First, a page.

Seeing this video inspired Salem Mousa of Stanford University in 2019 to look at the effect that the player was having off the pitch in England at a time when general hostility towards Muslims in the country seemed to be rising.
“ [After watching the video], we started to take seriously the idea that Salah was reducing Islamophobia,” said Mousa. “To see football fans, make a chant-like that seemed like somewhat of a watershed moment, where Muslims were starting to become normalised.”
Stanford’s study looked at the period from June 2017 when Salah signed to June 2019 and it found an 18.9 percent drop in anti-Muslim crimes in the Liverpool area. It was the only one of 23 English regions that were analysed that did not see a rise in hate crimes, defined as being motivated by race, religion, sexual orientation or disability. Over the same time, anti-Muslim tweets by Liverpool fans had halved when compared to fans of other Premier League teams.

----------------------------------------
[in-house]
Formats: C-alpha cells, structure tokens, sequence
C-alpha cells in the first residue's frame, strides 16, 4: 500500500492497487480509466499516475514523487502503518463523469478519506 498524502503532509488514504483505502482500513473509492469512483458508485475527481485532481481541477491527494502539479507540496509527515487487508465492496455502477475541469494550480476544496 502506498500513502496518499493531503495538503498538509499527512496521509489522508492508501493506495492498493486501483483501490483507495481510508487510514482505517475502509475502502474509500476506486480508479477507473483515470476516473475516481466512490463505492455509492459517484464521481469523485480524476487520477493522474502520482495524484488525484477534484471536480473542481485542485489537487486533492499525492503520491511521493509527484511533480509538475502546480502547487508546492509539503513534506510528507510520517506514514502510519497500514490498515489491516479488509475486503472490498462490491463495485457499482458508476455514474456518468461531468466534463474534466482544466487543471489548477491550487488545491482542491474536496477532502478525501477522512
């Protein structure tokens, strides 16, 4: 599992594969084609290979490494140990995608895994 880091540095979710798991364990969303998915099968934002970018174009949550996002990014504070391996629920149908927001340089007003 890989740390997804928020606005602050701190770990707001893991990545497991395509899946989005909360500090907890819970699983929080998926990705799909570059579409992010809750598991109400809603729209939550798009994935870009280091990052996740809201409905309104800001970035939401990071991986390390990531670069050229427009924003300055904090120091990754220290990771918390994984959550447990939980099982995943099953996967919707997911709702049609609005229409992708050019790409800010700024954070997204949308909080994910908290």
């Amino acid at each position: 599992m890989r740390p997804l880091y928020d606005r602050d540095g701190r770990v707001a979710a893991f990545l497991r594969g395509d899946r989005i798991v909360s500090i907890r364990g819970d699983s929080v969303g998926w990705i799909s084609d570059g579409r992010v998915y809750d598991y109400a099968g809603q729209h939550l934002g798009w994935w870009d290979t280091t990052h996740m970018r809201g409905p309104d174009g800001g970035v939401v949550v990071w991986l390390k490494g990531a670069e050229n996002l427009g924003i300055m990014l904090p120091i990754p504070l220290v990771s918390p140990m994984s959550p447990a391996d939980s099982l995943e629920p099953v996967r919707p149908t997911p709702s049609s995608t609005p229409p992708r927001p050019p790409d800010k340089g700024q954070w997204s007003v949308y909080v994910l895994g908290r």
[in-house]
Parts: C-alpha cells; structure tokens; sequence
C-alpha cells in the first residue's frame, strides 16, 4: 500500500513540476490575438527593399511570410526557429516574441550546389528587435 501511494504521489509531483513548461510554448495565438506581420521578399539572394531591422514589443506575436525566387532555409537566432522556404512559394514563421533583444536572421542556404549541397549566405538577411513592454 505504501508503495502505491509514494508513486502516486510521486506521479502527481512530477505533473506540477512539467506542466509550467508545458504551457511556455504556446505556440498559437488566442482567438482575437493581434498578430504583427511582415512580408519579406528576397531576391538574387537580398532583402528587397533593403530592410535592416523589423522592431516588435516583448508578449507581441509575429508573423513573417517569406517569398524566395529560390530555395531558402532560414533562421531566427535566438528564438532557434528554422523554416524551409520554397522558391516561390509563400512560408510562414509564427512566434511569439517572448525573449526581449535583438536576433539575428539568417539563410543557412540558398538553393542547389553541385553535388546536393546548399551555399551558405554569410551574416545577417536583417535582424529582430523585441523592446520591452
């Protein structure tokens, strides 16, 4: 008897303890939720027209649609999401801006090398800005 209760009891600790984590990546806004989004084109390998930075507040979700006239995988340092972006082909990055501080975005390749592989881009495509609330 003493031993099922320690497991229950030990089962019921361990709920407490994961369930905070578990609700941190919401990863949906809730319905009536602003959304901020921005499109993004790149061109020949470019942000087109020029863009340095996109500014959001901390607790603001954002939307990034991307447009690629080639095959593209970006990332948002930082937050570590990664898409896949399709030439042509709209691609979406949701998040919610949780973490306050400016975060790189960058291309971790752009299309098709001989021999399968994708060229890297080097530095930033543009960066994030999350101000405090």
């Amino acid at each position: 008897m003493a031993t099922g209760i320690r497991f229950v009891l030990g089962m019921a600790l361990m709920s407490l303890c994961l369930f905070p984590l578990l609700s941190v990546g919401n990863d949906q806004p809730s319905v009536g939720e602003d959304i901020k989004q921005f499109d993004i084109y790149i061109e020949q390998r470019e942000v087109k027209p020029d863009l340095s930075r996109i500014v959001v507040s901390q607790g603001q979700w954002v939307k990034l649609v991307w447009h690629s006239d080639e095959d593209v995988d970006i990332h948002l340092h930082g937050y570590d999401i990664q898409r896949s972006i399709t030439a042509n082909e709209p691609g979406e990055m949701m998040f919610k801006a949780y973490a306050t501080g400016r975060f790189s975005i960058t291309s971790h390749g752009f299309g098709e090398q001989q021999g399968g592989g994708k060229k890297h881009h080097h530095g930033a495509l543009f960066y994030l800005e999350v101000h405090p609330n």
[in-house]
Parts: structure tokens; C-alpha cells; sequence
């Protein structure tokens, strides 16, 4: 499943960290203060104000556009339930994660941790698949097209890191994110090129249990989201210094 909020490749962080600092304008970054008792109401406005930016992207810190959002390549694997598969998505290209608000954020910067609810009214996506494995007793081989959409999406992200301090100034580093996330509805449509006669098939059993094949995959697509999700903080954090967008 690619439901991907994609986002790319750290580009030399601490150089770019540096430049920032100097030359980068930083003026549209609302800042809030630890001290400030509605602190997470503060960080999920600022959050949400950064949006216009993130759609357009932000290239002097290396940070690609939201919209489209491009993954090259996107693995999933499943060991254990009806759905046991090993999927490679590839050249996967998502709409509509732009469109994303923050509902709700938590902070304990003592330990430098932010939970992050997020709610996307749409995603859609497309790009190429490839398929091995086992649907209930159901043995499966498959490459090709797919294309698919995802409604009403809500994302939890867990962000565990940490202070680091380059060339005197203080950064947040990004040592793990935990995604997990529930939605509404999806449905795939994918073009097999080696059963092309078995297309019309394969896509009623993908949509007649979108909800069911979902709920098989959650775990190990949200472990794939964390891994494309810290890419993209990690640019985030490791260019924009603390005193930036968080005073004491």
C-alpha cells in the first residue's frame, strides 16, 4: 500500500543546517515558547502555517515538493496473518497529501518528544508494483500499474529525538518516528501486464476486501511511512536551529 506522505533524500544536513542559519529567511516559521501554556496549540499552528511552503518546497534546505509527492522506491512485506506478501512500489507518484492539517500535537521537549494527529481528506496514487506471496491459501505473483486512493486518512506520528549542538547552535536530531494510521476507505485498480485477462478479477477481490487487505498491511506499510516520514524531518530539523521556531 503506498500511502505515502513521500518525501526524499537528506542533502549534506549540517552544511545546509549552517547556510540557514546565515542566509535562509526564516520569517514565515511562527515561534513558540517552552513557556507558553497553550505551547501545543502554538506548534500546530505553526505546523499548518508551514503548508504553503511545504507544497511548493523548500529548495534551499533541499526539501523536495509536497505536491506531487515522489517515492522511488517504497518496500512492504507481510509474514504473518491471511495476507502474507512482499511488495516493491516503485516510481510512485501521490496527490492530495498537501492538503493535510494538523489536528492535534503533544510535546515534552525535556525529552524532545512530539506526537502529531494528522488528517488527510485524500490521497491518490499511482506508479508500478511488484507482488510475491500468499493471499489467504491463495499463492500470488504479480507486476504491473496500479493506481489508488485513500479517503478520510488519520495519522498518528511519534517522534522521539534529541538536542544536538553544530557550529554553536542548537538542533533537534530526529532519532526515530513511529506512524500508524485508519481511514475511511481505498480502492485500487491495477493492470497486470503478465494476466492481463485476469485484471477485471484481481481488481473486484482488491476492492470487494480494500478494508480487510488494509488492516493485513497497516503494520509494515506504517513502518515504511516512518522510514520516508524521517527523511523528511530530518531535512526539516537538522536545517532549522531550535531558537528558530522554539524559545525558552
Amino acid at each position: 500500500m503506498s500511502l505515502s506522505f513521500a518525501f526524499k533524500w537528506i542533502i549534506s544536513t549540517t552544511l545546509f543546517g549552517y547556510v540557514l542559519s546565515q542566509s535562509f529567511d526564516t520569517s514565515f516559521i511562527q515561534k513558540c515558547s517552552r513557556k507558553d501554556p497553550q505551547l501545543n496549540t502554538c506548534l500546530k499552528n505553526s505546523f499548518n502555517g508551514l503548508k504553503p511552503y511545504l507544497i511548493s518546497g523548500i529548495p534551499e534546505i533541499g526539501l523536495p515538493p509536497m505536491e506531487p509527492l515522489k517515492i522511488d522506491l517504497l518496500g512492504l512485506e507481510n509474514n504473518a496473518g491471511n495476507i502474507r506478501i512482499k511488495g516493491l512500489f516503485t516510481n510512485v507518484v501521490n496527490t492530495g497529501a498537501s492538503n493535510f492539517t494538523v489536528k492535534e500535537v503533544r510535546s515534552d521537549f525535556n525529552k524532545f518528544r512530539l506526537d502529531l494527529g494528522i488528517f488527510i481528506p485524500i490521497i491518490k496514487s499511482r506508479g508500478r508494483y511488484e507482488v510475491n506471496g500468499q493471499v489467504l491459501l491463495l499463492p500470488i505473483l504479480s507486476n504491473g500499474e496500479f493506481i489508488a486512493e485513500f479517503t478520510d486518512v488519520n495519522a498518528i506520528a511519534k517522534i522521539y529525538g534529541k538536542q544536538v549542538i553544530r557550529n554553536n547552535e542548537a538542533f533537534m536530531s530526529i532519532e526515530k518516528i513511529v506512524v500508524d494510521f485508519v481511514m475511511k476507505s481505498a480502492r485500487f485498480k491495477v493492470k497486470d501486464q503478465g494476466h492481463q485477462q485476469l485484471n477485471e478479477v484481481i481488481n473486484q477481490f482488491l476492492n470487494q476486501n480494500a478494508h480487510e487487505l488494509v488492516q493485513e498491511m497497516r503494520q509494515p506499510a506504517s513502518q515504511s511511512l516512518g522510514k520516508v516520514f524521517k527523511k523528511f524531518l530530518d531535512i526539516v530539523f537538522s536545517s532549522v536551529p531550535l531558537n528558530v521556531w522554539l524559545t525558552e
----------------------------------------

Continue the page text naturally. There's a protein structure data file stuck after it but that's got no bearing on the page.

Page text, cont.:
There have been other Muslim players in the English Premier League – in June, it was estimated that there were 250 on the books of teams in England’s top four divisions – but none have had the impact of Salah.
As well as his amazing record and achievements, Mousa puts it down, to the genial player being so readily identifiable as a Muslim. “There is no getting around the fact that Salah is a ‘typical’ Muslim – he prays on the field after scoring, his daughter’s name is Mecca, and his wife wears a headscarf,” said Mousa. “The salience of Salah’s Muslim identity helps people to change their views of Muslims more broadly.”
The longer Salah stays at the highest level of the world’s most popular game, the bigger the impact will be. Given his dedication and professionalism, there are more goals, celebrations and songs to come over the next few years.
John Duerden has covered Asian sport for over 20 years for The Guardian, Associated Press, ESPN, BBC, New York Times, as well as various Asian media. He is also the author of four books.
Follow him on Twitter: @johnnyduerden